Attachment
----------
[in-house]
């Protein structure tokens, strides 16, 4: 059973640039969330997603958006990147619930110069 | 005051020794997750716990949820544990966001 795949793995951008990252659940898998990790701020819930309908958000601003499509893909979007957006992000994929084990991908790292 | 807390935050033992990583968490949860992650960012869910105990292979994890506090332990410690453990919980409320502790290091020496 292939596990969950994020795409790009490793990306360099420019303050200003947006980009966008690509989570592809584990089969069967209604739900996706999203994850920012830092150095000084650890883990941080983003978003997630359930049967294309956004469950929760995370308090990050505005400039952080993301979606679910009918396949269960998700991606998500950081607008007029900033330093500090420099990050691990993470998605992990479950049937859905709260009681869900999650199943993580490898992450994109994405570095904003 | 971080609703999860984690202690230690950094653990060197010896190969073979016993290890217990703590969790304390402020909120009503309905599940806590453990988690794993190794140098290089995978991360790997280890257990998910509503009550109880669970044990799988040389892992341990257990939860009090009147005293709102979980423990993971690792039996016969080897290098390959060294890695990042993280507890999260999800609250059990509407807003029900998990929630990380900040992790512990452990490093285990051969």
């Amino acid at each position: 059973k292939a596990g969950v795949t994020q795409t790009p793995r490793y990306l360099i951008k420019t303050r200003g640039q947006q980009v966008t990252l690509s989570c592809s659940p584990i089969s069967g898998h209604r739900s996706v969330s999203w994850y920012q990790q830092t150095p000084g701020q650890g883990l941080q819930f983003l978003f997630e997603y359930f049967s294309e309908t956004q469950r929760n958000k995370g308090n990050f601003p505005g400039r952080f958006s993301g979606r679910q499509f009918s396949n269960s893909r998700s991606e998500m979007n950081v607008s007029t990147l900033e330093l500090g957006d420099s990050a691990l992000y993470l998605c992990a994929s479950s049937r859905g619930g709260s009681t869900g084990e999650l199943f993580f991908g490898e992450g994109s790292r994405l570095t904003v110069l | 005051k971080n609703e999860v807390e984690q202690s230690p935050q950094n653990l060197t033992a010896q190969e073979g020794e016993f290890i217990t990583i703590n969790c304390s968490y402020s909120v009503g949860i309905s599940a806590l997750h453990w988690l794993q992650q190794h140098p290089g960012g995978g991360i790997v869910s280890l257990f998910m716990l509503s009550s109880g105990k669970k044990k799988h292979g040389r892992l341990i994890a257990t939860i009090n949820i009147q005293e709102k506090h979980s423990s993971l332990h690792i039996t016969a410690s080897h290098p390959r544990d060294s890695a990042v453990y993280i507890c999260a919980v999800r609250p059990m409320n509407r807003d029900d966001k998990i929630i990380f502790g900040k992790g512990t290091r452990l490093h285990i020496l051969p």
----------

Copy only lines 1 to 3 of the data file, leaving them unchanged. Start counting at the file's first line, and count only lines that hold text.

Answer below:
[in-house]
């Protein structure tokens, strides 16, 4: 059973640039969330997603958006990147619930110069 | 005051020794997750716990949820544990966001 795949793995951008990252659940898998990790701020819930309908958000601003499509893909979007957006992000994929084990991908790292 | 807390935050033992990583968490949860992650960012869910105990292979994890506090332990410690453990919980409320502790290091020496 292939596990969950994020795409790009490793990306360099420019303050200003947006980009966008690509989570592809584990089969069967209604739900996706999203994850920012830092150095000084650890883990941080983003978003997630359930049967294309956004469950929760995370308090990050505005400039952080993301979606679910009918396949269960998700991606998500950081607008007029900033330093500090420099990050691990993470998605992990479950049937859905709260009681869900999650199943993580490898992450994109994405570095904003 | 971080609703999860984690202690230690950094653990060197010896190969073979016993290890217990703590969790304390402020909120009503309905599940806590453990988690794993190794140098290089995978991360790997280890257990998910509503009550109880669970044990799988040389892992341990257990939860009090009147005293709102979980423990993971690792039996016969080897290098390959060294890695990042993280507890999260999800609250059990509407807003029900998990929630990380900040992790512990452990490093285990051969």
């Amino acid at each position: 059973k292939a596990g969950v795949t994020q795409t790009p793995r490793y990306l360099i951008k420019t303050r200003g640039q947006q980009v966008t990252l690509s989570c592809s659940p584990i089969s069967g898998h209604r739900s996706v969330s999203w994850y920012q990790q830092t150095p000084g701020q650890g883990l941080q819930f983003l978003f997630e997603y359930f049967s294309e309908t956004q469950r929760n958000k995370g308090n990050f601003p505005g400039r952080f958006s993301g979606r679910q499509f009918s396949n269960s893909r998700s991606e998500m979007n950081v607008s007029t990147l900033e330093l500090g957006d420099s990050a691990l992000y993470l998605c992990a994929s479950s049937r859905g619930g709260s009681t869900g084990e999650l199943f993580f991908g490898e992450g994109s790292r994405l570095t904003v110069l | 005051k971080n609703e999860v807390e984690q202690s230690p935050q950094n653990l060197t033992a010896q190969e073979g020794e016993f290890i217990t990583i703590n969790c304390s968490y402020s909120v009503g949860i309905s599940a806590l997750h453990w988690l794993q992650q190794h140098p290089g960012g995978g991360i790997v869910s280890l257990f998910m716990l509503s009550s109880g105990k669970k044990k799988h292979g040389r892992l341990i994890a257990t939860i009090n949820i009147q005293e709102k506090h979980s423990s993971l332990h690792i039996t016969a410690s080897h290098p390959r544990d060294s890695a990042v453990y993280i507890c999260a919980v999800r609250p059990m409320n509407r807003d029900d966001k998990i929630i990380f502790g900040k992790g512990t290091r452990l490093h285990i020496l051969p």